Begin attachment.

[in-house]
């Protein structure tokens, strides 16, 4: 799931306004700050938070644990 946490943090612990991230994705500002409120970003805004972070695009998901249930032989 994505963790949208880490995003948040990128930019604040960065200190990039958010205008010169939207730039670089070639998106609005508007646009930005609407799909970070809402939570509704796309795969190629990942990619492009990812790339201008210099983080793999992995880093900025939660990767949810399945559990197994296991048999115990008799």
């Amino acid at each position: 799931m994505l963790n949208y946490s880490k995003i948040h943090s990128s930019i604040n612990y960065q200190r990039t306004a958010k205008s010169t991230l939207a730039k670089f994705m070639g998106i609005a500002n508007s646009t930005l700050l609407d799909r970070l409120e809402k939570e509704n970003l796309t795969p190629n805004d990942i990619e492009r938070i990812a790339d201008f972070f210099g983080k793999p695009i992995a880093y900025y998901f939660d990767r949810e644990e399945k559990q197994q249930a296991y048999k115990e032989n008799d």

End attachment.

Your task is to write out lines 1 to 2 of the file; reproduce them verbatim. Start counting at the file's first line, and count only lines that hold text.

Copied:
[in-house]
């Protein structure tokens, strides 16, 4: 799931306004700050938070644990 946490943090612990991230994705500002409120970003805004972070695009998901249930032989 994505963790949208880490995003948040990128930019604040960065200190990039958010205008010169939207730039670089070639998106609005508007646009930005609407799909970070809402939570509704796309795969190629990942990619492009990812790339201008210099983080793999992995880093900025939660990767949810399945559990197994296991048999115990008799």